We’ve employed many techniques through the years to teach this skill. And honestly, I cannot and will not assume he’s learned it, mastered it, or can employ it. He hasn’t. And to test it – well, that’s not going to happen. How can you when the risk is so great? I never thought I’d have a young adult who is completely dependent on me to cross a street wherever we go. But that is the reality. One more thing autism has stolen.
Zach learns best when there is consistency. Rules. Clear cut systems. He functions well with a “here’s how you do it” approach, if how you do it remains the same every time. There could be a slight variation, but generally, his mind wants to follow the same series of steps in order to accomplish a task. Crossing the street doesn’t allow for 100% consistency. Not even 50%. Streets are different everywhere you go. Some have lights, some don’t. Some crosswalks are painted yellow. Some white. Sometimes, crosswalks are absent. Some streets are narrow and crossing takes five seconds. Others are wide and take much more time. Intersections look different depending on the time of day. There are streets with medians to step onto – that’s a world of confusion right there! And of course you mix in the inconsistent tendencies of people behind their wheels and it’s all a recipe for bewilderment soup.
I continue to hold my teenager’s hand when we cross a street. It doesn’t matter if we’re in Midtown or my own neighborhood. I’ve got my fingers laced with his. I go through the rigmarole every time. Here’s the street! Let’s stop before we cross. What do we do? Look left. Look right. Look left again. Are there any cars coming toward us? Time and again, we encounter some anomaly. Just as we begin to cross, a car turns and heads toward us. How to handle that? Or we’re at a four-way stop and a car IS coming, but it slows and motions us to go before stopping. How can we teach him what that means? Did he even see the driver’s hand? And those pedestrian traffic lights like the open hand or the walking figure…talk about confusing. There’s the green hand, the flashing hand, the red hand. Some of those signals have timers which count down. How do I know if those mean anything to him? The “Walk” and “Don’t walk” signs can complicate things. With autism comes literal thinking. So if he’s in the middle of the street and the “Don’t walk” signal starts blinking, that means don’t walk; i.e. stop what you are doing and go no farther. And we know how that will end up, don’t we?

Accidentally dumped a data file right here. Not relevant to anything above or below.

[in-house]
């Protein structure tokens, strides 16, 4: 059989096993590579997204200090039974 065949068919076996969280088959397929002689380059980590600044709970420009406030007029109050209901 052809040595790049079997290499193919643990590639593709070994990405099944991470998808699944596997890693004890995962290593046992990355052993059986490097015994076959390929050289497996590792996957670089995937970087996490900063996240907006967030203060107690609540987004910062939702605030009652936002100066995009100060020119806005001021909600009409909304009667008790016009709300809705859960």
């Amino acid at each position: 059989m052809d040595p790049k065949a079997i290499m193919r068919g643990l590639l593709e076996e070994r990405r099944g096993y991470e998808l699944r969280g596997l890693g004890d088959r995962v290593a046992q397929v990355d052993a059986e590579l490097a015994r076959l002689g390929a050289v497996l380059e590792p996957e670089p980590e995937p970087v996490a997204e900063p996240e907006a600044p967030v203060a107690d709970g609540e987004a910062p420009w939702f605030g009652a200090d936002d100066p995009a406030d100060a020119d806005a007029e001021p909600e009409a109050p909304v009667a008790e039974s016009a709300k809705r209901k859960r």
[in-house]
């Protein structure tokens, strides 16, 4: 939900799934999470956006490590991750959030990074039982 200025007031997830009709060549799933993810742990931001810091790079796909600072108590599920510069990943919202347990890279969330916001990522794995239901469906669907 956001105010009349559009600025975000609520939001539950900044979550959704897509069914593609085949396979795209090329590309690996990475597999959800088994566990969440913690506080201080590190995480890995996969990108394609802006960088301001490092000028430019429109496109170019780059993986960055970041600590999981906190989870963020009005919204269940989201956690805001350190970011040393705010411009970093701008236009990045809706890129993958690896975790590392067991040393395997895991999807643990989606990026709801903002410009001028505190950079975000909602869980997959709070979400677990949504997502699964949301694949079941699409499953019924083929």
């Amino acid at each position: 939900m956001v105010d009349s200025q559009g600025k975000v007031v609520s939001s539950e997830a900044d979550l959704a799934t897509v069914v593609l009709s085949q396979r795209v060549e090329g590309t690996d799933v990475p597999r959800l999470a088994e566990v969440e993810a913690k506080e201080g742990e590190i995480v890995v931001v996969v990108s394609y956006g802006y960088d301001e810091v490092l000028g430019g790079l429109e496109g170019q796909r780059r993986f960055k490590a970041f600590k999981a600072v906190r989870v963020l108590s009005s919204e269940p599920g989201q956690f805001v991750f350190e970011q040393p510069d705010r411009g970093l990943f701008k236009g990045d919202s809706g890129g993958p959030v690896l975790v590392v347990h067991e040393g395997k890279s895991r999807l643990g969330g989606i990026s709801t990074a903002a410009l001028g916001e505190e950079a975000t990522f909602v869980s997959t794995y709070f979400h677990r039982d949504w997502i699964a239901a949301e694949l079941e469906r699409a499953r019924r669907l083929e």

I often wonder what will happen when I’m much older and walking slower. Zach may still be alongside me, his fingers gripping mine. He will have the strength and stride of a man. What if I can’t hold him? What if he darts away? What if I trip and let go? It’s one of the 10,000 ways I freak myself out when thinking about the future.
So I will continue to pursue the Fountain of Youth in hopes of never aging, for one thing, and for another, I will continue to teach him about street safety. There’s no giving up. It’s not only him looking both ways though. It’s me. Yes, there is a lot of effort involved in this, and constantly having to perform the drill can take a toll. I’d love to be able to cross a street without the fuss. But there’s a flip side. I know with more certainty than the average parent of a teenager that my kid is safe. I don’t have to worry about him taking risks. Don’t have to wonder if he’ll make it home safely from school or a friend’s house. My mind isn’t preoccupied with images of him crossing a street on a bike and getting hit. I remain in control of the situation to a large degree. There are no guarantees of course, but I can make it safe. I am there to make sure his feet go where they are supposed to go and not go where they shouldn’t. (Although the boy is a mud-puddle magnet.) Sometimes when I look at it both ways, my heart doesn’t break quite so much.